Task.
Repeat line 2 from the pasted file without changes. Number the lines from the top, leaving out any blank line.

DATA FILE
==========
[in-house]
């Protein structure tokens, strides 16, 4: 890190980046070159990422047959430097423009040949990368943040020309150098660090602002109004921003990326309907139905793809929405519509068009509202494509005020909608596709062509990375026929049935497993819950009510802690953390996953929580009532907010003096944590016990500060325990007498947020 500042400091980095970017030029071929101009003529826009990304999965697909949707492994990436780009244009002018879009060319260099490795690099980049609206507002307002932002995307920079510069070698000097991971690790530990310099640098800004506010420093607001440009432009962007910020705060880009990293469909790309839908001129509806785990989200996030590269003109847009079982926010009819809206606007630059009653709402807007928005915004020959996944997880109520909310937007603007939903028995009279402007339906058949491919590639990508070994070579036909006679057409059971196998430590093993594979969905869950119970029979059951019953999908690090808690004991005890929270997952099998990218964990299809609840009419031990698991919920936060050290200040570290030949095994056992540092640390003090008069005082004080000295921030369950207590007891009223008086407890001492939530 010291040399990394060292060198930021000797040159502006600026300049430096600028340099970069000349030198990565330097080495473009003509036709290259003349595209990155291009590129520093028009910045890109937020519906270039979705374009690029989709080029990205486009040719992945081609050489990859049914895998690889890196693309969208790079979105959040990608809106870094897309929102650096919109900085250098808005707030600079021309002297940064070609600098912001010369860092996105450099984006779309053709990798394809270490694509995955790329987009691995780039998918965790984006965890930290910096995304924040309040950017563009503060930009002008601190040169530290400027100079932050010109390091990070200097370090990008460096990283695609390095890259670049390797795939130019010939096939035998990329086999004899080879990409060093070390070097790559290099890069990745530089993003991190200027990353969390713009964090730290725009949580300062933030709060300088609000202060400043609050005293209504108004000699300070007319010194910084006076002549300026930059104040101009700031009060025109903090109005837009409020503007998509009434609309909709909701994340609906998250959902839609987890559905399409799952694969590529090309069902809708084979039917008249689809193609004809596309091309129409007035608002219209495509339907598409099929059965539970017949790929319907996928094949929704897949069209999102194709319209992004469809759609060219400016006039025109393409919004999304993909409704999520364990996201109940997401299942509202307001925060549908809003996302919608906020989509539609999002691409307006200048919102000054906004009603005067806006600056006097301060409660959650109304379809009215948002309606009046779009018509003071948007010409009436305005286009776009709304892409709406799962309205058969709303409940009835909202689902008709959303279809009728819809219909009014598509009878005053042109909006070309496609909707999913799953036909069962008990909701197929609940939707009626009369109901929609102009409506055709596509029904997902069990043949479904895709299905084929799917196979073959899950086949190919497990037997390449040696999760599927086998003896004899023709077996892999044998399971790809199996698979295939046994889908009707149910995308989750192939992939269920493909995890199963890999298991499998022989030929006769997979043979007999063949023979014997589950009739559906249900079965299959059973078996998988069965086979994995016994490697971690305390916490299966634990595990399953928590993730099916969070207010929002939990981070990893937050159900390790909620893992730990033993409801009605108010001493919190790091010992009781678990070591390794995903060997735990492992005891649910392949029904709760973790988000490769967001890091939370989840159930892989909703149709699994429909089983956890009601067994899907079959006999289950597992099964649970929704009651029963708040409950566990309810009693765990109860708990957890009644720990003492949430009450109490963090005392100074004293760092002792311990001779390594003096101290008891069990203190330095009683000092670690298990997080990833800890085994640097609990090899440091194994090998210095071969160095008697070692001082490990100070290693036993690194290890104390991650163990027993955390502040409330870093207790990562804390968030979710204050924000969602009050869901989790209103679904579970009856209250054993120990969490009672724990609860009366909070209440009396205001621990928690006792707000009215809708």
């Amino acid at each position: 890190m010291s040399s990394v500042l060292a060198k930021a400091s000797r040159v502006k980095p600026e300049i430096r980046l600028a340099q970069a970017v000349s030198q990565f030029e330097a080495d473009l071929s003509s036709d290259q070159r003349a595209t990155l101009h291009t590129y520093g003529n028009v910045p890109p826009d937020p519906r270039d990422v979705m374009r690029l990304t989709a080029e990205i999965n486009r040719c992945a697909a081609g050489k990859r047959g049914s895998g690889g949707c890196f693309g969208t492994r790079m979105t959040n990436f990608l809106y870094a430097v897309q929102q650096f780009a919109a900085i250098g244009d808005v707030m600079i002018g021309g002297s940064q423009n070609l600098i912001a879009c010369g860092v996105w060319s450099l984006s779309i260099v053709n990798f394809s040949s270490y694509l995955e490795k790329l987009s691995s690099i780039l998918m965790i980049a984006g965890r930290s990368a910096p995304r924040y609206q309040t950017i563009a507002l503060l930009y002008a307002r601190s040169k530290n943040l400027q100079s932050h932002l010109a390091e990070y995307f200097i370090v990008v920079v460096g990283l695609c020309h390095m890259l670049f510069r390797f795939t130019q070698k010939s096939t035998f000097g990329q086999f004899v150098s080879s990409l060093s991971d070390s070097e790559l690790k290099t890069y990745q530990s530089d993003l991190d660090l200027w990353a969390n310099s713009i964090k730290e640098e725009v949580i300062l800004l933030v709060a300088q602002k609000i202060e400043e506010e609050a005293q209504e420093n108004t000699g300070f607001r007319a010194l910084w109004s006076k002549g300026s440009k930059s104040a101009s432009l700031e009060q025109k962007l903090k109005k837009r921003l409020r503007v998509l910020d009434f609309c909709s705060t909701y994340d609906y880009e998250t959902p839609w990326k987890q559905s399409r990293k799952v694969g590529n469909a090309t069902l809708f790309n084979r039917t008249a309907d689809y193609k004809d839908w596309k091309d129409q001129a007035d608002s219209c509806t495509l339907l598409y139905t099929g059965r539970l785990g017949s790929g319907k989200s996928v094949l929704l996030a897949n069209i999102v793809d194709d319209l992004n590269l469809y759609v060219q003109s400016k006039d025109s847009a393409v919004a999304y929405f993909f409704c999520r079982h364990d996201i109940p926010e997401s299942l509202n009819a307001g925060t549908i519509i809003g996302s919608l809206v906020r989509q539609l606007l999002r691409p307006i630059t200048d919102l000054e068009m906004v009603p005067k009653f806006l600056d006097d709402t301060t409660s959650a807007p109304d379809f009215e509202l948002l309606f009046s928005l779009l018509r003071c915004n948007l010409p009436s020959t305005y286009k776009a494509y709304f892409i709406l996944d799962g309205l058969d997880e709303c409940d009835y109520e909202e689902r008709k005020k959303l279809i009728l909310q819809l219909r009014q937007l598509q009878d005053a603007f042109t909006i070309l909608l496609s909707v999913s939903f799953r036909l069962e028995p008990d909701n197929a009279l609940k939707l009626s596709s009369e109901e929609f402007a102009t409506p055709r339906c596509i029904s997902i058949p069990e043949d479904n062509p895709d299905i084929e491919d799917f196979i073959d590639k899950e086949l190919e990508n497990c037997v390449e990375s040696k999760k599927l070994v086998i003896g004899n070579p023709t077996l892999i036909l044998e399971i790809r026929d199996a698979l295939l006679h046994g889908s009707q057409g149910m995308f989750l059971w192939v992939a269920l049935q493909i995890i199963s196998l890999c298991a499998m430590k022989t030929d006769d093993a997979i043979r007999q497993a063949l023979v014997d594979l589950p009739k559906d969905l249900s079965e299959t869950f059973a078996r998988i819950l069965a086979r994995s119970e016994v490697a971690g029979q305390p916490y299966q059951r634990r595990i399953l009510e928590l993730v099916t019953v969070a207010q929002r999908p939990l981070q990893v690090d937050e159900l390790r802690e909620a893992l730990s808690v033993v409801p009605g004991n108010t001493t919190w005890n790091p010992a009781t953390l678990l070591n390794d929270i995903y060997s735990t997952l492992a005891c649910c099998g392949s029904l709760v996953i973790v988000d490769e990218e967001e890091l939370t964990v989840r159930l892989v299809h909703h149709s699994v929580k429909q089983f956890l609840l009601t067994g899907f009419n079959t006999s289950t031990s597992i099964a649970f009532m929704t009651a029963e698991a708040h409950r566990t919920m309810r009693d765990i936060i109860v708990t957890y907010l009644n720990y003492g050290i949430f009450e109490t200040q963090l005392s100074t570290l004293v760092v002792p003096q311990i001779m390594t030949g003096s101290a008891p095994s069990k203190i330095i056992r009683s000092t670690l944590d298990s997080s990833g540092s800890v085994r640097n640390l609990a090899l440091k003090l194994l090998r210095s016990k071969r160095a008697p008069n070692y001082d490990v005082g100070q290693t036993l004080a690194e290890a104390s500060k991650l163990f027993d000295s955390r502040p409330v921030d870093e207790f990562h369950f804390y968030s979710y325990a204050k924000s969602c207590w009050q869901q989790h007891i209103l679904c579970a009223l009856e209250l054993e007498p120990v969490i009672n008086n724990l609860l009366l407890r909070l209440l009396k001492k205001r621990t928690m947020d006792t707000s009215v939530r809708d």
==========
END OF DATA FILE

């Protein structure tokens, strides 16, 4: 890190980046070159990422047959430097423009040949990368943040020309150098660090602002109004921003990326309907139905793809929405519509068009509202494509005020909608596709062509990375026929049935497993819950009510802690953390996953929580009532907010003096944590016990500060325990007498947020 500042400091980095970017030029071929101009003529826009990304999965697909949707492994990436780009244009002018879009060319260099490795690099980049609206507002307002932002995307920079510069070698000097991971690790530990310099640098800004506010420093607001440009432009962007910020705060880009990293469909790309839908001129509806785990989200996030590269003109847009079982926010009819809206606007630059009653709402807007928005915004020959996944997880109520909310937007603007939903028995009279402007339906058949491919590639990508070994070579036909006679057409059971196998430590093993594979969905869950119970029979059951019953999908690090808690004991005890929270997952099998990218964990299809609840009419031990698991919920936060050290200040570290030949095994056992540092640390003090008069005082004080000295921030369950207590007891009223008086407890001492939530 010291040399990394060292060198930021000797040159502006600026300049430096600028340099970069000349030198990565330097080495473009003509036709290259003349595209990155291009590129520093028009910045890109937020519906270039979705374009690029989709080029990205486009040719992945081609050489990859049914895998690889890196693309969208790079979105959040990608809106870094897309929102650096919109900085250098808005707030600079021309002297940064070609600098912001010369860092996105450099984006779309053709990798394809270490694509995955790329987009691995780039998918965790984006965890930290910096995304924040309040950017563009503060930009002008601190040169530290400027100079932050010109390091990070200097370090990008460096990283695609390095890259670049390797795939130019010939096939035998990329086999004899080879990409060093070390070097790559290099890069990745530089993003991190200027990353969390713009964090730290725009949580300062933030709060300088609000202060400043609050005293209504108004000699300070007319010194910084006076002549300026930059104040101009700031009060025109903090109005837009409020503007998509009434609309909709909701994340609906998250959902839609987890559905399409799952694969590529090309069902809708084979039917008249689809193609004809596309091309129409007035608002219209495509339907598409099929059965539970017949790929319907996928094949929704897949069209999102194709319209992004469809759609060219400016006039025109393409919004999304993909409704999520364990996201109940997401299942509202307001925060549908809003996302919608906020989509539609999002691409307006200048919102000054906004009603005067806006600056006097301060409660959650109304379809009215948002309606009046779009018509003071948007010409009436305005286009776009709304892409709406799962309205058969709303409940009835909202689902008709959303279809009728819809219909009014598509009878005053042109909006070309496609909707999913799953036909069962008990909701197929609940939707009626009369109901929609102009409506055709596509029904997902069990043949479904895709299905084929799917196979073959899950086949190919497990037997390449040696999760599927086998003896004899023709077996892999044998399971790809199996698979295939046994889908009707149910995308989750192939992939269920493909995890199963890999298991499998022989030929006769997979043979007999063949023979014997589950009739559906249900079965299959059973078996998988069965086979994995016994490697971690305390916490299966634990595990399953928590993730099916969070207010929002939990981070990893937050159900390790909620893992730990033993409801009605108010001493919190790091010992009781678990070591390794995903060997735990492992005891649910392949029904709760973790988000490769967001890091939370989840159930892989909703149709699994429909089983956890009601067994899907079959006999289950597992099964649970929704009651029963708040409950566990309810009693765990109860708990957890009644720990003492949430009450109490963090005392100074004293760092002792311990001779390594003096101290008891069990203190330095009683000092670690298990997080990833800890085994640097609990090899440091194994090998210095071969160095008697070692001082490990100070290693036993690194290890104390991650163990027993955390502040409330870093207790990562804390968030979710204050924000969602009050869901989790209103679904579970009856209250054993120990969490009672724990609860009366909070209440009396205001621990928690006792707000009215809708």